Ireland's higher education institutions must provide details of staff involvement in university-linked businesses in response to parliamentary concerns.

Ireland’s higher education sector is facing questions over staff connections with spinouts after coming under fire for its conduct in the area in the Irish parliament, the Irish Examiner has reported.
The parliament’s public accounts committee will seek specific details on staff-spinout relations from all Irish institutions and the country’s Higher Education Authority, after examining evidence provided by Cork Institute of Technology, University of Limerick and Waterford Institute of Technology (WIT).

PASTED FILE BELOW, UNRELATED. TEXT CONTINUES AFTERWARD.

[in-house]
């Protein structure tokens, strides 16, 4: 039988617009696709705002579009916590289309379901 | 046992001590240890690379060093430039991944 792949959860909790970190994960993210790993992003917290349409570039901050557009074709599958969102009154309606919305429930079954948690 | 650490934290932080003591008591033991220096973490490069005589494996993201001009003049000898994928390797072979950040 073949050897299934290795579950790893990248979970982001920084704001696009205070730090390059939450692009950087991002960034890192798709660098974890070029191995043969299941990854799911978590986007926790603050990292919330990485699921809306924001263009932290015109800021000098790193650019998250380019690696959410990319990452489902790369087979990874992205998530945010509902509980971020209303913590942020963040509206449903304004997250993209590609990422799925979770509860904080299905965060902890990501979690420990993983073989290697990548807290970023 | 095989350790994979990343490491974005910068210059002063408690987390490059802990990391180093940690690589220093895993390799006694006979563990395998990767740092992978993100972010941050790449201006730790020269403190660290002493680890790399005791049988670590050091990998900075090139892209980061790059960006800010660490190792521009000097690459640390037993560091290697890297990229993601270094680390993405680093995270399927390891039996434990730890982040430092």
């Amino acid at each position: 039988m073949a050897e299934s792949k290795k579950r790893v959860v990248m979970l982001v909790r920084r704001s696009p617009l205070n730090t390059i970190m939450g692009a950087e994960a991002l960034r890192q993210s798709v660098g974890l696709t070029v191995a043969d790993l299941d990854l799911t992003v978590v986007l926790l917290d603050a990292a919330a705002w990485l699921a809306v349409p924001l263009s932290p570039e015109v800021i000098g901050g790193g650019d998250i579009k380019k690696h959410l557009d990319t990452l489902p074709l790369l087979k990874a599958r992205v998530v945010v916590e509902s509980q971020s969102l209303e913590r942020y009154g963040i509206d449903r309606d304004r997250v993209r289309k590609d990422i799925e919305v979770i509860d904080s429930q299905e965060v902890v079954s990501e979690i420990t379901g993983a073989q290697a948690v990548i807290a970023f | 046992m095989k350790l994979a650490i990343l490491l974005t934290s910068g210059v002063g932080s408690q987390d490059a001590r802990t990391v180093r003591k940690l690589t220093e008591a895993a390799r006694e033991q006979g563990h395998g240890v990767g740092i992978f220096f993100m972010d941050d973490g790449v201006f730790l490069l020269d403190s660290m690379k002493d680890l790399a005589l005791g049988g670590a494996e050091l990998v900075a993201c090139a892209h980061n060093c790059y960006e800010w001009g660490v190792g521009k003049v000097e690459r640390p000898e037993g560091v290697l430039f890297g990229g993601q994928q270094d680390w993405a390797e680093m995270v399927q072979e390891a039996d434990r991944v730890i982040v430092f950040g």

Committee members concluded more information should have been held identifying staff, salary levels and other matters related to tech transfer activity, to reduce the risk of university-affiliated companies being given undue preference for tender contracts launched by their home institution.
Alan Kelly, the deputy chair of the committee, was critical of what he regarded as “vague” answers to its enquiries so far.
He said: “This has taken two years to be brought about. It is not something I feel is acceptable.”
The development comes after Ireland’s Comptroller and Auditor General, Seamus McCarthy, slammed WIT for documentation and potential conflict-of-interest shortcomings in its handling of software development spinout FeedHenry.
McCarthy has since advised that all spinouts and staff-founded businesses must under law follow the governance rules and practices of the institution involved in their establishment.